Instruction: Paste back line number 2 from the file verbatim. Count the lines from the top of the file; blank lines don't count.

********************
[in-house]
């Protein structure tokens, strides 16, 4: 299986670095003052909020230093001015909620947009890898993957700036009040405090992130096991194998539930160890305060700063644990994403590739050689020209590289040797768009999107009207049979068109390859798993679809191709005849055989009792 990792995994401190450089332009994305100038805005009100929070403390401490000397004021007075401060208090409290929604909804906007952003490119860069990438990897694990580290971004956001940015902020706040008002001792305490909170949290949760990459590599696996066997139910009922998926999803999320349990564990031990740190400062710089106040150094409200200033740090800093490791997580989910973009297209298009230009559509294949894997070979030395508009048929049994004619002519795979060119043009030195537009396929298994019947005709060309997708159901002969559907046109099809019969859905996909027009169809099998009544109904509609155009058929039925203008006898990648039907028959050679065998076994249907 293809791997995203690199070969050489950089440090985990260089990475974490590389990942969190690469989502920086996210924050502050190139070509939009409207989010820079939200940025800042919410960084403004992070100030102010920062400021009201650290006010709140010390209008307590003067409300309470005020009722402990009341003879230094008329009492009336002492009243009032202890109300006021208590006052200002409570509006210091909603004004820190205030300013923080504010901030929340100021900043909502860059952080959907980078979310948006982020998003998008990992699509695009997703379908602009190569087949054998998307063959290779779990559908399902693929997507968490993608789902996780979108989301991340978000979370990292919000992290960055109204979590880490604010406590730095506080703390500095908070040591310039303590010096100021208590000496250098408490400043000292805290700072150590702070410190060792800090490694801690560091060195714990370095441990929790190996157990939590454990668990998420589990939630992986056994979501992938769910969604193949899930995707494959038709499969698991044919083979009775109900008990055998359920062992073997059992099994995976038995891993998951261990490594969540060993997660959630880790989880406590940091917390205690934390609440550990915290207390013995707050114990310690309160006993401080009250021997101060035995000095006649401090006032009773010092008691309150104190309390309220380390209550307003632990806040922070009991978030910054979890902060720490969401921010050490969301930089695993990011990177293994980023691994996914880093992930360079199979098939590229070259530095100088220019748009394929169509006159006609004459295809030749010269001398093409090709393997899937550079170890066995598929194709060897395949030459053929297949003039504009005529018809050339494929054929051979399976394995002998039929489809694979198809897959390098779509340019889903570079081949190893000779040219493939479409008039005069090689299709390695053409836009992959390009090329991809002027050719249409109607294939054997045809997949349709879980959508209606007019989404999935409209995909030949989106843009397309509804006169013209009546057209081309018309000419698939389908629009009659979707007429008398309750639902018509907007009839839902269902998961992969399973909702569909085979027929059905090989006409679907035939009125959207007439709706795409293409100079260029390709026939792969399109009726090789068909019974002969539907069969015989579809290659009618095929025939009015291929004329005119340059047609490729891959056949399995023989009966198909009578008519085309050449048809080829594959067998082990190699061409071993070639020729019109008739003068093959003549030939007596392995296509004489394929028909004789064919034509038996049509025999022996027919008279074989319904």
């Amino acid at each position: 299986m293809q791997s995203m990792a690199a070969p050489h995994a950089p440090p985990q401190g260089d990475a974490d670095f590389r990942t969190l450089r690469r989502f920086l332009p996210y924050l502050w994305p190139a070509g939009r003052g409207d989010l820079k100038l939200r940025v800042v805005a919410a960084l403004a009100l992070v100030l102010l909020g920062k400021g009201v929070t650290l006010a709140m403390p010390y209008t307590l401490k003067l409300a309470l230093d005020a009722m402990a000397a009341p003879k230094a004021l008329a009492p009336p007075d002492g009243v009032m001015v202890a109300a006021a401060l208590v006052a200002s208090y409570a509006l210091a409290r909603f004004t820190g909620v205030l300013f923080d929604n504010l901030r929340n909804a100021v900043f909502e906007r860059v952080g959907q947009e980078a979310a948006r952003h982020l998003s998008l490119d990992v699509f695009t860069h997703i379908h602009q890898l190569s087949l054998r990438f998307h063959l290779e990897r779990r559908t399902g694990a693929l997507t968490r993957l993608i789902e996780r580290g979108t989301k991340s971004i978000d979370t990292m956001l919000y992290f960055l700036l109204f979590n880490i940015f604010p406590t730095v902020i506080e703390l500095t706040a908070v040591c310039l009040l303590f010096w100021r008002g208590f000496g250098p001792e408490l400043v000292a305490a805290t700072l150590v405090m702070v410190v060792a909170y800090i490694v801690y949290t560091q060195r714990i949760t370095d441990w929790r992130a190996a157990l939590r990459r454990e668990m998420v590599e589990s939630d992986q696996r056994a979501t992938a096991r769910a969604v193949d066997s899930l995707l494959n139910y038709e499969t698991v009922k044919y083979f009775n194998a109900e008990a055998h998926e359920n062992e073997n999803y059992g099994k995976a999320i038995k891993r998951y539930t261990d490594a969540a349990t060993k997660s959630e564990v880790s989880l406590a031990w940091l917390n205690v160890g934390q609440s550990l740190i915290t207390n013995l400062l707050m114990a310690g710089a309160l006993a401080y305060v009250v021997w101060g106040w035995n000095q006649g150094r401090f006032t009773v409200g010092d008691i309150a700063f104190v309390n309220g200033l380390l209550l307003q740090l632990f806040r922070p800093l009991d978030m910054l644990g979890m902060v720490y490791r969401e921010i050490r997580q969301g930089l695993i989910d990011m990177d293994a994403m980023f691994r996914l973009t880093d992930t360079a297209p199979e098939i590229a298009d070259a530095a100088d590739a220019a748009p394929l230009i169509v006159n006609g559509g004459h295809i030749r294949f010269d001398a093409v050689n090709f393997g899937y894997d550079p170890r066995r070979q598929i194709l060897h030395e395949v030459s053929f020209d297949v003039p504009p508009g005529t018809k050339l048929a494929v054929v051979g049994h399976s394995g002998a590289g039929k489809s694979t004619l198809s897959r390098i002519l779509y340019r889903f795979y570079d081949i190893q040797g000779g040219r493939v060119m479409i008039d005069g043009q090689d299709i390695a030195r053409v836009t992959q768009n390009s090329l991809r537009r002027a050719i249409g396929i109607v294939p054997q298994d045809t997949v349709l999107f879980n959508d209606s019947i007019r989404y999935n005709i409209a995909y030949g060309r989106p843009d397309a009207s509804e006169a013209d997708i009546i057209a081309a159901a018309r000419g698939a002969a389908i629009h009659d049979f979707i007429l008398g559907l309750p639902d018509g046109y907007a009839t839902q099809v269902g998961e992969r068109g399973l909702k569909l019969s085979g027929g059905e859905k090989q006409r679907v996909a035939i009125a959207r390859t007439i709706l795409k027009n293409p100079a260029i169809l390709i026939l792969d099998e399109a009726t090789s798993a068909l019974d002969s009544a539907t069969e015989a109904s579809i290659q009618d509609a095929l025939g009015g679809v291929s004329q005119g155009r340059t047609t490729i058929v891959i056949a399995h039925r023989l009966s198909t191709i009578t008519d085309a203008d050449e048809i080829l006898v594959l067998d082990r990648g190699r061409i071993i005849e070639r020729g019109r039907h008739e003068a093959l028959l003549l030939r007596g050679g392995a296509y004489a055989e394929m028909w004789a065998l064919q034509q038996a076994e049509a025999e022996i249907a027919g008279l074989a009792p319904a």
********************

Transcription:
């Protein structure tokens, strides 16, 4: 299986670095003052909020230093001015909620947009890898993957700036009040405090992130096991194998539930160890305060700063644990994403590739050689020209590289040797768009999107009207049979068109390859798993679809191709005849055989009792 990792995994401190450089332009994305100038805005009100929070403390401490000397004021007075401060208090409290929604909804906007952003490119860069990438990897694990580290971004956001940015902020706040008002001792305490909170949290949760990459590599696996066997139910009922998926999803999320349990564990031990740190400062710089106040150094409200200033740090800093490791997580989910973009297209298009230009559509294949894997070979030395508009048929049994004619002519795979060119043009030195537009396929298994019947005709060309997708159901002969559907046109099809019969859905996909027009169809099998009544109904509609155009058929039925203008006898990648039907028959050679065998076994249907 293809791997995203690199070969050489950089440090985990260089990475974490590389990942969190690469989502920086996210924050502050190139070509939009409207989010820079939200940025800042919410960084403004992070100030102010920062400021009201650290006010709140010390209008307590003067409300309470005020009722402990009341003879230094008329009492009336002492009243009032202890109300006021208590006052200002409570509006210091909603004004820190205030300013923080504010901030929340100021900043909502860059952080959907980078979310948006982020998003998008990992699509695009997703379908602009190569087949054998998307063959290779779990559908399902693929997507968490993608789902996780979108989301991340978000979370990292919000992290960055109204979590880490604010406590730095506080703390500095908070040591310039303590010096100021208590000496250098408490400043000292805290700072150590702070410190060792800090490694801690560091060195714990370095441990929790190996157990939590454990668990998420589990939630992986056994979501992938769910969604193949899930995707494959038709499969698991044919083979009775109900008990055998359920062992073997059992099994995976038995891993998951261990490594969540060993997660959630880790989880406590940091917390205690934390609440550990915290207390013995707050114990310690309160006993401080009250021997101060035995000095006649401090006032009773010092008691309150104190309390309220380390209550307003632990806040922070009991978030910054979890902060720490969401921010050490969301930089695993990011990177293994980023691994996914880093992930360079199979098939590229070259530095100088220019748009394929169509006159006609004459295809030749010269001398093409090709393997899937550079170890066995598929194709060897395949030459053929297949003039504009005529018809050339494929054929051979399976394995002998039929489809694979198809897959390098779509340019889903570079081949190893000779040219493939479409008039005069090689299709390695053409836009992959390009090329991809002027050719249409109607294939054997045809997949349709879980959508209606007019989404999935409209995909030949989106843009397309509804006169013209009546057209081309018309000419698939389908629009009659979707007429008398309750639902018509907007009839839902269902998961992969399973909702569909085979027929059905090989006409679907035939009125959207007439709706795409293409100079260029390709026939792969399109009726090789068909019974002969539907069969015989579809290659009618095929025939009015291929004329005119340059047609490729891959056949399995023989009966198909009578008519085309050449048809080829594959067998082990190699061409071993070639020729019109008739003068093959003549030939007596392995296509004489394929028909004789064919034509038996049509025999022996027919008279074989319904």